Shelter Scotland has started legal proceedings against Glasgow City Council (GCC) for failing to provide homeless services for those in need.
The charity is seeking a judicial review and has accused the council of ‘gatekeeping’ and illegally denying emergency accommodation as well as ‘systemic failures’ in the city’s homelessness services.
It wrote to GCC in August to warn it that it would resort to the courts if the council did not respond by the end of September. It asked GCC to outline the steps it would be taking to tackle the problem, but GCC remained silent.
Shelter Scotland said it has been talking with GCC over several years about these problems but has been stirred to action by a rise in the number of people forced on to the street.
Figures published in July showed that the situation was worsening with 3,365 people becoming homeless in the previous 12 months, compared with 3,025 the previous year. This is the first time, Shelter Scotland said, that it has taken action against an entire local authority.
Graeme Brown, director of Shelter Scotland, said in a statement: “Rights are not a privilege – they are a legal entitlement enforceable by law and the Council should not be allowed to disregard the law with impunity.
“We believe that if action isn’t taken now to stop this practice – and public bodies are left to pick and choose which laws they wish to follow – then it will undermine citizens’ rights across the board.”
Graeme Brown, director of Shelter Scotland
A crowdfunding campaign called 'Shelter Scotland the People v Glasgow City Council' was set up to raise £20,000 to fund legal proceedings and has already raised £16,000.
A Glasgow City Council spokeswoman said: “Glasgow faces significant – and in a Scottish context, perhaps unique – pressures on our homelessness accommodation, and we continue to work with the Scottish Housing Regulator and partners in the housing and third sectors to help those facing homelessness and the threat of homelessness.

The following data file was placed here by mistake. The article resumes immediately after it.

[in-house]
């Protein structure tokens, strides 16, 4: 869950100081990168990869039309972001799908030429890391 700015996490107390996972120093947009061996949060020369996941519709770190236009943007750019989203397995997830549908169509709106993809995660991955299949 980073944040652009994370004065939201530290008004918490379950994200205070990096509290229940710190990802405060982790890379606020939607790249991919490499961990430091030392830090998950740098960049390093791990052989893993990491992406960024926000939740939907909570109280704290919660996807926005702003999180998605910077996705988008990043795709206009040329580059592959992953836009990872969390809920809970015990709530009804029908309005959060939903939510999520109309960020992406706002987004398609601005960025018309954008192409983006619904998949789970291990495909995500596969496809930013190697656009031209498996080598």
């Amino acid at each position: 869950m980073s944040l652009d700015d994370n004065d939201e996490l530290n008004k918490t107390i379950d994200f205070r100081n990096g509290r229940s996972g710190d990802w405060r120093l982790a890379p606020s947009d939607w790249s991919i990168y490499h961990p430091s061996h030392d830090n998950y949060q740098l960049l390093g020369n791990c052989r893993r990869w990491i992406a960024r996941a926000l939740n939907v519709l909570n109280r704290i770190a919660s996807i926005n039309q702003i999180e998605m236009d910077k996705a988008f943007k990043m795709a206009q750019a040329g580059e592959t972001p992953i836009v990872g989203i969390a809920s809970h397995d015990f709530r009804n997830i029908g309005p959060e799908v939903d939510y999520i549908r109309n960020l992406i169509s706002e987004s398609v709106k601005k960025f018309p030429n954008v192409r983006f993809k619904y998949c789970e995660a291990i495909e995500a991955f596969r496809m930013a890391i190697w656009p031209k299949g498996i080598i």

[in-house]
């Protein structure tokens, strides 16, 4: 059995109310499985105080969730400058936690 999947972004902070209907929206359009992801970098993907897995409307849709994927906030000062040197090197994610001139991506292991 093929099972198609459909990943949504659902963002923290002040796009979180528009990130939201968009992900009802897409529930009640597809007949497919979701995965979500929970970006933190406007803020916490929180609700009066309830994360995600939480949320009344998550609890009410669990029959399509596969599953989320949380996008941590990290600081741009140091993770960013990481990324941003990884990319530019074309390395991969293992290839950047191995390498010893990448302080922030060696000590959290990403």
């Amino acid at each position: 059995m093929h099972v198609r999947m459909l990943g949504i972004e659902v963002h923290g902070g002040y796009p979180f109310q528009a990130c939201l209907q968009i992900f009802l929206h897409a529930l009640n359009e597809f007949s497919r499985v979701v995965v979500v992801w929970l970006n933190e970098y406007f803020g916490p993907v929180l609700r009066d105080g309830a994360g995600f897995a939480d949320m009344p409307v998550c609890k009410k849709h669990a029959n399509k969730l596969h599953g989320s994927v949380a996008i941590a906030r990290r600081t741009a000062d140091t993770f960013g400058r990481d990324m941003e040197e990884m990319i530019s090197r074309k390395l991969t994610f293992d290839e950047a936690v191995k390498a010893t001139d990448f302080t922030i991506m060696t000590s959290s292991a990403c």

“We share a common aim with Shelter and, rather than focusing on court action, we would hope they could work with the council and its partners to ensure these challenges are met.”
Shelter Scotland is also spearheading a campaign to enshrine housing as a human right in Scots law, headed up by the Scottish crime writer Val McDermid.
The charity launched a petition calling for the change earlier this month.
The campaign was originally launched following a Shelter Scotland YouGov poll carried out in August that found 88% of people agreed that there should be a legal right to a safe, secure and affordable home. Some 76% backed a new law on the right to adequate housing.
There are more than 14,000 homeless children in Scotland and nearly 11,000 households in temporary accommodation.
On Scottish Housing Day last month the discussion paper Housing as a human right was jointly published across housing groups – including Shelter Scotland.
It also has backing from the Association of Local Authority Chief Housing Officers, the Chartered Institute of Housing, the Scottish Association of Landlords, the Scottish Federation of Housing Associations, the Tenant Participation Advisory Service Scotland and the Wheatley Group, a housing, care and property-management group.
The paper found: “Any lasting solution to the housing crisis must recognise and embrace the concept of housing as a human right.
“We must identify and agree what this means for Scotland and Scottish policy so that every one of us can live somewhere in security, peace and dignity, supported by a system that acknowledges that we all need more than a house, we need a home.”
Wider debate around enshrining human rights into Scottish domestic law – including housing – has already reached the Scottish Government.
In December last year its first minister’s advisory group on human rights leadership discussed the issue in the paper Recommendations for a new human rights framework to improve people’s lives.
The paper said: “The rights in UN treaties include not only the civil and political rights… they also include economic, social and cultural rights, such as: the rights to an adequate standard of living, including adequate housing…”
Professor Alan Miller, the chair of the advisory group, said in his foreword: “There is an urgent need of human rights… It is under pressure from those pursuing self-interest.
“People around the world, generations to come and the planet itself deserve better… we have reached a moment when there is a sense of ambition and Scotland is ready to take those leadership steps.”